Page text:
However in later antiquity the first philosophy, as a more demanding discipline, was considering to come after physics and the works where it was exposed were called metaphysics. Aristotle’s metaphysics traditionally was seen to consist of three parts: ontology, natural theology and universal science. In later times, as Christianity became dominant, the whole of philosophy came to be considered as an auxiliary science, the formula being philosophia ancilla theologiae.

At the end of the Renaissance the special doctrine considering being as such was named ontology and a corresponding doctrine about knowledge came under the name of epistemology or gnoseology. In the 18th century Alexander Baumgarten considered the special case of sensitive knowledge and called it ‘gnoseologia inferior’ (as opposed to a superior rational one) and with Kant it became aesthetics. The Greek had always had a special concern about ethics which remained a major philosophical concern in Roman times and later was established as separate discipline.

Thus the standard disciplinary structure of philosophy was established as ontology, epistemology, ethics and aesthetics. They have been listed as metaphysics[8][11][14][15][16] (including ontology, causation, and cosmology[16]), ethics,[11][14][15][16] epistemology,[11][14][15][16] logic,[8][14] and later aesthetics. [15] Applied philosophy is the philosophical critique of various social activities (such as religion) and intellectual pursuits (such as science and sociology). Philosopher and encyclopedist Mortimer Adler includes all such second-order questions about various fields of study, which are often found under various branches of philosophy beginning with the phrase “philosophy of….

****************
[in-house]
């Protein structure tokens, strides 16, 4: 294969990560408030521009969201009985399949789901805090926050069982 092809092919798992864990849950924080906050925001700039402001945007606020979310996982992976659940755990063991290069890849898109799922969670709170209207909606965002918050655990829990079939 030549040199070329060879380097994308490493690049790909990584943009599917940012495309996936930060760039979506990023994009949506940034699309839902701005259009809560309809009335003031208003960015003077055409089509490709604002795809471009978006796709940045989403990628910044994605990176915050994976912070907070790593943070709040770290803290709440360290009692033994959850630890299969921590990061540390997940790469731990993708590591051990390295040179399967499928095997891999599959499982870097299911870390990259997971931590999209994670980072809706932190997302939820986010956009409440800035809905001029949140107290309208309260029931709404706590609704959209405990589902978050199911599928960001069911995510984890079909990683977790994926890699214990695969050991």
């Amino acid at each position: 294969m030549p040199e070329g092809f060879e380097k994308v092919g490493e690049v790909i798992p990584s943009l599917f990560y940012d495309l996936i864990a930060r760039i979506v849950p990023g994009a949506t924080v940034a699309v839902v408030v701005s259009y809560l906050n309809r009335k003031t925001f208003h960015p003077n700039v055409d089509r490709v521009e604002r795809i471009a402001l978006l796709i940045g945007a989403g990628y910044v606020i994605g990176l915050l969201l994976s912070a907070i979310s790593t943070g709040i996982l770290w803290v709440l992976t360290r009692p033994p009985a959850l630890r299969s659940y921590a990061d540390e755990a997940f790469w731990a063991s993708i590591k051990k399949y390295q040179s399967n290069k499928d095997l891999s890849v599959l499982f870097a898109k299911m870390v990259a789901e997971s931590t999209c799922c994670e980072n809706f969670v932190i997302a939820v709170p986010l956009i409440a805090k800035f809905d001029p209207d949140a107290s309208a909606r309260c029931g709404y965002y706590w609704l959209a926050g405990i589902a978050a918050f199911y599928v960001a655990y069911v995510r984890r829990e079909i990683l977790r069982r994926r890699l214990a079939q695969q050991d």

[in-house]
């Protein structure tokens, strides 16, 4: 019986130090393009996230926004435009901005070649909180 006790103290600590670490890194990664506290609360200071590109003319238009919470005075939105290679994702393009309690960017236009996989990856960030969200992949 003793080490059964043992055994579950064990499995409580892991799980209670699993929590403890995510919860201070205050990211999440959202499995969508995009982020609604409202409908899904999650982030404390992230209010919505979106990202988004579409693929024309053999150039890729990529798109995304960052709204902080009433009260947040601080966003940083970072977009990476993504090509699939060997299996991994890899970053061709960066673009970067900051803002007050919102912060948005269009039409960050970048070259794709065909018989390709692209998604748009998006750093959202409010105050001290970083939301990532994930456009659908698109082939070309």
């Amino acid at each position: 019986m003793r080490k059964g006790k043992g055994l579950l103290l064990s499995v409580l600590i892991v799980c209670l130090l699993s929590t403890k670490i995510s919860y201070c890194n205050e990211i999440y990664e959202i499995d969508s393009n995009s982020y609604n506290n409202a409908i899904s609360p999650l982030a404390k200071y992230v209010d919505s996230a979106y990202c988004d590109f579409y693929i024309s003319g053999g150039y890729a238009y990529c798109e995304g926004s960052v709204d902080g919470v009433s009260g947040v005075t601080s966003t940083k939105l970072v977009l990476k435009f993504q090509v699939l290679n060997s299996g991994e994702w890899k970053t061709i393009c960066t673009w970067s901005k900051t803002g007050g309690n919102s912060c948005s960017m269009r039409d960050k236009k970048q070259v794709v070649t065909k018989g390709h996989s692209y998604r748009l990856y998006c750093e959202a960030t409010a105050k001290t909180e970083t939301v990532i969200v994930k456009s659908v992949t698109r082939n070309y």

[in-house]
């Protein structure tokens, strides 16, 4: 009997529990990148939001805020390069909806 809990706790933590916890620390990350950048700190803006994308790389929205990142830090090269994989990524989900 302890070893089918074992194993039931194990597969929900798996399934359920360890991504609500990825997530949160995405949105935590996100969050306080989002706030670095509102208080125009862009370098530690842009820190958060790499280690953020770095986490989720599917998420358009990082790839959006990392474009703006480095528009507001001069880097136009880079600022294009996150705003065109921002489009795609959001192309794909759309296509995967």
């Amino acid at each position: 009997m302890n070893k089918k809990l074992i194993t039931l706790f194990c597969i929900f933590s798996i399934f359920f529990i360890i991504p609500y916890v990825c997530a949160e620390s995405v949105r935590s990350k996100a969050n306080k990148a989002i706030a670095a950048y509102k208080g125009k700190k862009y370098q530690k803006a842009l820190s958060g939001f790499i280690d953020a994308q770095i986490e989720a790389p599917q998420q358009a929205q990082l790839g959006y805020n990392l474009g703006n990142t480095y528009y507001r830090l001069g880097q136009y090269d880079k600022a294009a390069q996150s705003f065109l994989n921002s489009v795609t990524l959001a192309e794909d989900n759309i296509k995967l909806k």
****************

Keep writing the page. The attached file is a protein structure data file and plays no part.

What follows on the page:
“, in his taxonomy. [20] Adler divides these second-order philosophical problems into two branches: one addressing the objects of thought, such as Being, Cause, Change, Infinity, Destiny, and Love; the other addressing the subjects, or procedural domains, of thought, e. g. philosophy of religion, philosophy of history, philosophy of language, philosophy of science. Metaphilosophy also attempts to understand such second-order problems with the aid of the other major branches, e. g. metaphysical knowledge in religion, epistemology in religion, axiology in religion, etc. [edit]

The aims of philosophy What is your aim in philosophy? – To show the fly the way out of the fly-bottle. —Ludwig Wittgenstein, Philosophical Investigations, 309 Some philosophers (e. g. existentialists, pragmatists) think philosophy is ultimately a practical discipline that should help us lead meaningful lives by showing us who we are, how we relate to the world around us and what we should do. [citation needed] Others (e. g. analytic philosophers) see philosophy as a technical, formal, and entirely theoretical discipline, with goals such as “the disinterested pursuit of knowledge for its own sake”.

[19] Other proposed goals of philosophy include “discover[ing] the absolutely fundamental reason of everything it investigates”,[16] “making explicit the nature and significance of ordinary and scientific beliefs”,[14] and unifying and transcending the insights given by science and religion. [10] Others proposed that philosophy is a complex discipline because it has 4 or 6 different dimensions. [21][22] [edit]The methods of philosophy Main article: Philosophical method The right method of philosophy would be this.